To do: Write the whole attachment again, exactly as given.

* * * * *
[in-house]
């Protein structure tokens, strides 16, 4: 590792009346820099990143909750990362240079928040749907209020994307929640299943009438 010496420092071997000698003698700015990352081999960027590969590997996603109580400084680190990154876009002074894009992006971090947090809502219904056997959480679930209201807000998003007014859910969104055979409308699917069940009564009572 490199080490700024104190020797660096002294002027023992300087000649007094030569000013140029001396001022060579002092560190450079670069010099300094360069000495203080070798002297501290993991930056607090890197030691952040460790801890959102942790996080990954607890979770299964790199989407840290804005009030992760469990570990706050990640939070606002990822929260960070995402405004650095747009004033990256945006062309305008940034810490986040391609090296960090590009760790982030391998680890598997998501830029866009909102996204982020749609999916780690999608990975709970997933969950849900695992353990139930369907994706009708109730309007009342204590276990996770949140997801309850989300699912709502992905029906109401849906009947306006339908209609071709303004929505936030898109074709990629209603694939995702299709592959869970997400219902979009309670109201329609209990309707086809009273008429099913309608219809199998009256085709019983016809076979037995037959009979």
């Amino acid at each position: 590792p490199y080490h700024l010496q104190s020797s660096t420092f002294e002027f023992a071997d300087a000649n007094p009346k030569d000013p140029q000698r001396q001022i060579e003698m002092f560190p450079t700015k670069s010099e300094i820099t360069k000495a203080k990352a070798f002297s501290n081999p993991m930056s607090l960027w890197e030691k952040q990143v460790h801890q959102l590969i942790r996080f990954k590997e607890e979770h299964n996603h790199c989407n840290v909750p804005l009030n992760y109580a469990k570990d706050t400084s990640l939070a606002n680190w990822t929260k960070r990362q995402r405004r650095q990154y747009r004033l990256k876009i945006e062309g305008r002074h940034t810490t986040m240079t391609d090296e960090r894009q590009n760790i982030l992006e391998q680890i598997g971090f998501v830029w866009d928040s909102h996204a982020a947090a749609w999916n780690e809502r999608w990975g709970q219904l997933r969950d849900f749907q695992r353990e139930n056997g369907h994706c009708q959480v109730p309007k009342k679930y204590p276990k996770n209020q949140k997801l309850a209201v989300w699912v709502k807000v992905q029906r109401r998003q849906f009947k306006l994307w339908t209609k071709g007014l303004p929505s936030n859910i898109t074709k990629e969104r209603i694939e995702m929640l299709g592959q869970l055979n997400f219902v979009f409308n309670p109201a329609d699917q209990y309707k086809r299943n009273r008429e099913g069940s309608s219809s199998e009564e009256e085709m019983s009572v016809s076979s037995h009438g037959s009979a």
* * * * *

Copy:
[in-house]
């Protein structure tokens, strides 16, 4: 590792009346820099990143909750990362240079928040749907209020994307929640299943009438 010496420092071997000698003698700015990352081999960027590969590997996603109580400084680190990154876009002074894009992006971090947090809502219904056997959480679930209201807000998003007014859910969104055979409308699917069940009564009572 490199080490700024104190020797660096002294002027023992300087000649007094030569000013140029001396001022060579002092560190450079670069010099300094360069000495203080070798002297501290993991930056607090890197030691952040460790801890959102942790996080990954607890979770299964790199989407840290804005009030992760469990570990706050990640939070606002990822929260960070995402405004650095747009004033990256945006062309305008940034810490986040391609090296960090590009760790982030391998680890598997998501830029866009909102996204982020749609999916780690999608990975709970997933969950849900695992353990139930369907994706009708109730309007009342204590276990996770949140997801309850989300699912709502992905029906109401849906009947306006339908209609071709303004929505936030898109074709990629209603694939995702299709592959869970997400219902979009309670109201329609209990309707086809009273008429099913309608219809199998009256085709019983016809076979037995037959009979």
């Amino acid at each position: 590792p490199y080490h700024l010496q104190s020797s660096t420092f002294e002027f023992a071997d300087a000649n007094p009346k030569d000013p140029q000698r001396q001022i060579e003698m002092f560190p450079t700015k670069s010099e300094i820099t360069k000495a203080k990352a070798f002297s501290n081999p993991m930056s607090l960027w890197e030691k952040q990143v460790h801890q959102l590969i942790r996080f990954k590997e607890e979770h299964n996603h790199c989407n840290v909750p804005l009030n992760y109580a469990k570990d706050t400084s990640l939070a606002n680190w990822t929260k960070r990362q995402r405004r650095q990154y747009r004033l990256k876009i945006e062309g305008r002074h940034t810490t986040m240079t391609d090296e960090r894009q590009n760790i982030l992006e391998q680890i598997g971090f998501v830029w866009d928040s909102h996204a982020a947090a749609w999916n780690e809502r999608w990975g709970q219904l997933r969950d849900f749907q695992r353990e139930n056997g369907h994706c009708q959480v109730p309007k009342k679930y204590p276990k996770n209020q949140k997801l309850a209201v989300w699912v709502k807000v992905q029906r109401r998003q849906f009947k306006l994307w339908t209609k071709g007014l303004p929505s936030n859910i898109t074709k990629e969104r209603i694939e995702m929640l299709g592959q869970l055979n997400f219902v979009f409308n309670p109201a329609d699917q209990y309707k086809r299943n009273r008429e099913g069940s309608s219809s199998e009564e009256e085709m019983s009572v016809s076979s037995h009438g037959s009979a």